USCIRF Calls for Justice after Deadly Religious Violence in Egypt

WASHINGTON, DC – In response to deadly religious violence in Egypt over the weekend, the U.S. Commission on International Religious Freedom (USCIRF) is calling on the Egyptian government to conduct a thorough investigation to ensure that the perpetrators of the violence are brought to justice in civilian, not military, courts, something that has been elusive in Egypt in previous attacks on religious minorities which continues to foster an atmosphere of impunity.

At least 12 Christians and Muslims were killed and more than 200 people were wounded as Islamist extremists attacked Christians at the St. Mina Church in the Imbaba district of Cairo. Another church, the Church of the Virgin Mary, was burned to the ground by extremists and several Christian-owned shops were vandalized and looted.

“The Egyptian government has failed to protect religious minorities from violent attacks, particularly Coptic Orthodox Christians, including during the post-Mubarak transitional period when minority communities have proven to be increasingly vulnerable. This fact, when combined with the ongoing climate of impunity in Egypt, explains why USCIRF recommended last month, for the first time, that Egypt should be designated a country of particular concern, or CPC, for engaging in and tolerating religious freedom violations.” said Leonard Leo, USCIRF chair.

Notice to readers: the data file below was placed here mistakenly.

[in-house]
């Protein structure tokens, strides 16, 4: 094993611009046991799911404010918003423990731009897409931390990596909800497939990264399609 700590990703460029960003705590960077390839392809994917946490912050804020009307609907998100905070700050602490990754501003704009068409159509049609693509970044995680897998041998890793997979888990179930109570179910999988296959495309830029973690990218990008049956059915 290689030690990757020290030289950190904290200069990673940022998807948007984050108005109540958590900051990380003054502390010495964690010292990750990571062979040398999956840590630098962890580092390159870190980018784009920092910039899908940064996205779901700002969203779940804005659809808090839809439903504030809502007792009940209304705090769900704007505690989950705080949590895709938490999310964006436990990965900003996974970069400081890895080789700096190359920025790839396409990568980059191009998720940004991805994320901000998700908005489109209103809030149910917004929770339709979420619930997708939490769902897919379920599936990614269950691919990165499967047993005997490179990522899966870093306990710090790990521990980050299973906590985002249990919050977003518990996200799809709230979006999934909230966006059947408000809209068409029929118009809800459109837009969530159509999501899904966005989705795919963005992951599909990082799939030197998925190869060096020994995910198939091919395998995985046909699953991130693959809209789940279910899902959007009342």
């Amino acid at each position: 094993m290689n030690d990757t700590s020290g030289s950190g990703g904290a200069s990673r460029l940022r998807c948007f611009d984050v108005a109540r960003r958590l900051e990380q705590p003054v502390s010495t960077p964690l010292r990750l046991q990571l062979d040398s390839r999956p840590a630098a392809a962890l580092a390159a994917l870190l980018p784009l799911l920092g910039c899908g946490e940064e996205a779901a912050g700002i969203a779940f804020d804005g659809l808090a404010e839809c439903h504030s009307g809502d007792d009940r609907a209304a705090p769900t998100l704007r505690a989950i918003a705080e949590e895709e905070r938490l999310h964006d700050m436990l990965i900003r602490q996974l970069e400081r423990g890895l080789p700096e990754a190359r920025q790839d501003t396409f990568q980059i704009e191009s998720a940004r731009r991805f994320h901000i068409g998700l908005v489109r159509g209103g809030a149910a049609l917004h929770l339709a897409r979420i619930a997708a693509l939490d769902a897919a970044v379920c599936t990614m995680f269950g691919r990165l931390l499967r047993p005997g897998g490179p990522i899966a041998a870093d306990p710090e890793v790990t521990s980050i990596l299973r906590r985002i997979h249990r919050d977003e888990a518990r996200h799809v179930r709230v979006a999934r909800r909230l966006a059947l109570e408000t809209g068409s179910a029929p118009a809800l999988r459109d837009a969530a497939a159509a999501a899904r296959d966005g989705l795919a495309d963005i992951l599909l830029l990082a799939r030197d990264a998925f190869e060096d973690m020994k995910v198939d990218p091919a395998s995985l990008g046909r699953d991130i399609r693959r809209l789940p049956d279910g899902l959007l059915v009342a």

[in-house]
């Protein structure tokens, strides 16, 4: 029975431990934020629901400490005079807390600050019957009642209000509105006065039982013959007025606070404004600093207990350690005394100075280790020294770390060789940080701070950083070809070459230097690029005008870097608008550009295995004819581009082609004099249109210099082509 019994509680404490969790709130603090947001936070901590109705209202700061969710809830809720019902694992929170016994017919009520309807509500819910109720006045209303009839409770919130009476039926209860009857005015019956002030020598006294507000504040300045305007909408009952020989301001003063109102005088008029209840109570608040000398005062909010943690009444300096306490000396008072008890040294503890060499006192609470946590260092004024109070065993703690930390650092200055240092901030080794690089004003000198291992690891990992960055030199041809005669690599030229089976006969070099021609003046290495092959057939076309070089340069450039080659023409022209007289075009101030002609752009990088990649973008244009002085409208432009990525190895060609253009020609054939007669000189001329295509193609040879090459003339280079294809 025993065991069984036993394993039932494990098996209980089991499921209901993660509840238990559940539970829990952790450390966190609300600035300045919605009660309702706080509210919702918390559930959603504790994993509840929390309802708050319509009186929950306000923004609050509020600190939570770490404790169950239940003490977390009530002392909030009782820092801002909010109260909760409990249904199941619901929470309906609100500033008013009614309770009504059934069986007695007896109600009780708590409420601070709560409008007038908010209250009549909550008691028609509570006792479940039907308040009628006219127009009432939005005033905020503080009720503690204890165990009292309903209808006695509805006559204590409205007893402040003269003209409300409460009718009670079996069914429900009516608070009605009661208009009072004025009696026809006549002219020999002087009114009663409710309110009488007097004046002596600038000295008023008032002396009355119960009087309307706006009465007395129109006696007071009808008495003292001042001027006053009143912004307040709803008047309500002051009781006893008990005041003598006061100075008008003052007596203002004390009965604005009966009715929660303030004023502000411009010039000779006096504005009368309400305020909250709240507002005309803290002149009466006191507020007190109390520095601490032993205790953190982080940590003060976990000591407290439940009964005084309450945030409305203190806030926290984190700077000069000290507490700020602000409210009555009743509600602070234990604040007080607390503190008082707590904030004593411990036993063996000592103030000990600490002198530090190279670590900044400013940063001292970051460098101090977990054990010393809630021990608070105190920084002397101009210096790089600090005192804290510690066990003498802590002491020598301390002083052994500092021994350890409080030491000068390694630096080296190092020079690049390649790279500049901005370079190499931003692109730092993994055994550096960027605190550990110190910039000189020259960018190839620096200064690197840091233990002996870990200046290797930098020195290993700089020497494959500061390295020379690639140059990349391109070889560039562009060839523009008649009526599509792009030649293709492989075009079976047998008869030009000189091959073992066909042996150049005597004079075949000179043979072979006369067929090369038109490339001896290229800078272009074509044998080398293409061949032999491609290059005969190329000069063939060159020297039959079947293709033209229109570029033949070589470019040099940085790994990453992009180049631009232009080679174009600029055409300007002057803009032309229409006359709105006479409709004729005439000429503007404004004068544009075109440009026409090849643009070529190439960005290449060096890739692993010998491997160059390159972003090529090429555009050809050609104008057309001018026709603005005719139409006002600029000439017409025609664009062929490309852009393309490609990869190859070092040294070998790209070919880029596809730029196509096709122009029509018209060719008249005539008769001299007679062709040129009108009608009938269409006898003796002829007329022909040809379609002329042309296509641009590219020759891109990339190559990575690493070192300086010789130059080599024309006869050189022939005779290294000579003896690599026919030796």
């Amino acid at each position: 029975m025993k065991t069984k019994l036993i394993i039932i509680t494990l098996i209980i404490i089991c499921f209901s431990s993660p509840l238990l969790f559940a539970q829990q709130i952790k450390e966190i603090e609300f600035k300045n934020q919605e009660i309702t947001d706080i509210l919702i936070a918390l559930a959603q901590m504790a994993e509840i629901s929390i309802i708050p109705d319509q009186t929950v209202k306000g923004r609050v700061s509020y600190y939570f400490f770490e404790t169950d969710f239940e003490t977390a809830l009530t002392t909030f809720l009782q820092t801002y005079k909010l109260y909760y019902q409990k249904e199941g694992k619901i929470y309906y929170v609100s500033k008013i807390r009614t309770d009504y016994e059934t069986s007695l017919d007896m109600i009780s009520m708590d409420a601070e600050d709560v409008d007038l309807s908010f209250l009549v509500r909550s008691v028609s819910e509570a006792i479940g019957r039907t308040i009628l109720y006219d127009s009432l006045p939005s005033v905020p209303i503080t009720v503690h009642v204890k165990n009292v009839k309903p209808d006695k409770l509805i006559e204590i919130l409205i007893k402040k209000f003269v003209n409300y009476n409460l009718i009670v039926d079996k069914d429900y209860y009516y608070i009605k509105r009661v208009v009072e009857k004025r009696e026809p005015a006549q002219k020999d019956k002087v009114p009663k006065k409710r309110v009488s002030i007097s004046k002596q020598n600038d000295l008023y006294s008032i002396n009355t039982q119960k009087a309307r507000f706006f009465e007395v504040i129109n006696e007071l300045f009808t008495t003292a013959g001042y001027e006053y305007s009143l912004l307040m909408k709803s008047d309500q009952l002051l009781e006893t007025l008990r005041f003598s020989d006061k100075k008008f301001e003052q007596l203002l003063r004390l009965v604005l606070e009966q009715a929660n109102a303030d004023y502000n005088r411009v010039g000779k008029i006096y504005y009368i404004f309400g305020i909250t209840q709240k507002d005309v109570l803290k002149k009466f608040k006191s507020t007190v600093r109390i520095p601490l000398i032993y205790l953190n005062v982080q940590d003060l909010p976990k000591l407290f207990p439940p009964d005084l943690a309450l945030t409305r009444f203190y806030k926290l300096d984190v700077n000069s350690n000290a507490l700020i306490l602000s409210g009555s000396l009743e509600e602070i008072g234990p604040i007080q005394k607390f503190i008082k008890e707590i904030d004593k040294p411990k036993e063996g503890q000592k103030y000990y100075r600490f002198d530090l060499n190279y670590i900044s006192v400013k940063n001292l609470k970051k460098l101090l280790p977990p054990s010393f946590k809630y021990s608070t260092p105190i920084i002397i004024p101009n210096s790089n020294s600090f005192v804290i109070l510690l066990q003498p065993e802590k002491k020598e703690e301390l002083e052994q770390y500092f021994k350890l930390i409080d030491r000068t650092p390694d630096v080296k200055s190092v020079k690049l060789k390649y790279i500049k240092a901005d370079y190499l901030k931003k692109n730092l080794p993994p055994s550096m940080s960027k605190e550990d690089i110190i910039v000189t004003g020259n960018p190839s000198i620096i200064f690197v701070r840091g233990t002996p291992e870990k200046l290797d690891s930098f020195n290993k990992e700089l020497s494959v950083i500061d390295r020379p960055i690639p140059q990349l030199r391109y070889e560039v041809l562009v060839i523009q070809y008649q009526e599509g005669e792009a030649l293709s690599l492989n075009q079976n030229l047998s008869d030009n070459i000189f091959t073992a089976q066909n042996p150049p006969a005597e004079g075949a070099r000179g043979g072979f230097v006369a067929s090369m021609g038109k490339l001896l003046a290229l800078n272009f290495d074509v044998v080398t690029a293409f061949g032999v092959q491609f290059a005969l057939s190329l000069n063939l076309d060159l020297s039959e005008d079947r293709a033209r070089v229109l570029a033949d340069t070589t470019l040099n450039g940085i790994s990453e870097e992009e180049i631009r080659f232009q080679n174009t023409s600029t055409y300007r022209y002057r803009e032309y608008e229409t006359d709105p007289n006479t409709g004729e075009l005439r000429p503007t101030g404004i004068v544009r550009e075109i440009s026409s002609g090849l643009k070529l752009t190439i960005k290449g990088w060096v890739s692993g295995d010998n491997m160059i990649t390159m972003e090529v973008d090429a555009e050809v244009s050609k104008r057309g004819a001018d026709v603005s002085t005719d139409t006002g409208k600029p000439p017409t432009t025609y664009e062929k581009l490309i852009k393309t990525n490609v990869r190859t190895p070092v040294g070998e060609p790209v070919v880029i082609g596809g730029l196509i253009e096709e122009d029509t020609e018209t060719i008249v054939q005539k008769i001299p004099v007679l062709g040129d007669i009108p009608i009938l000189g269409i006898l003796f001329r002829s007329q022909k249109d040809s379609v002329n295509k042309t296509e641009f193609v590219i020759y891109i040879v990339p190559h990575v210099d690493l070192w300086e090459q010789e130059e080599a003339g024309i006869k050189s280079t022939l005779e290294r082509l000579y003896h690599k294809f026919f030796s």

This past weekend, rumors spread that a Coptic Christian woman, who allegedly had converted to Islam in 2010, had disappeared and was being held against her will at the St. Mina Church. Such claims often trigger tensions between Muslims and Christians, just as the veracity of such rumors often have been disputed. In this case, Egyptian police reportedly confirmed yesterday that such rumors were untrue.

“It appears that Islamist extremists used the rumor as a pretext to attack Coptic Christians and their places of worship,” said Mr. Leo. “USCIRF noted in its annual report late last month that Islamist militants have used a decrease in police and security presence since former President Mubarak stepped down on February 11 to target religious minorities, particularly Coptic Orthodox Christians, the largest religious minority in Egypt. This has alarmed not only the minority Coptic Christian community but also those in civil society who see these actions as threatening to the ongoing political transition in Egypt. The Egyptian government must not permit extremists from intimidating, harassing, or committing violent acts against any Egyptian,” said Mr. Leo.

Egyptian authorities reportedly detained 190 people in connection with the violence and have vowed to conduct military trials to bring perpetrators to justice. The Supreme Council of Armed Forces reportedly has said it will increase security at places of worship and activate laws dealing with terrorism to give police and security more power to prevent further violence.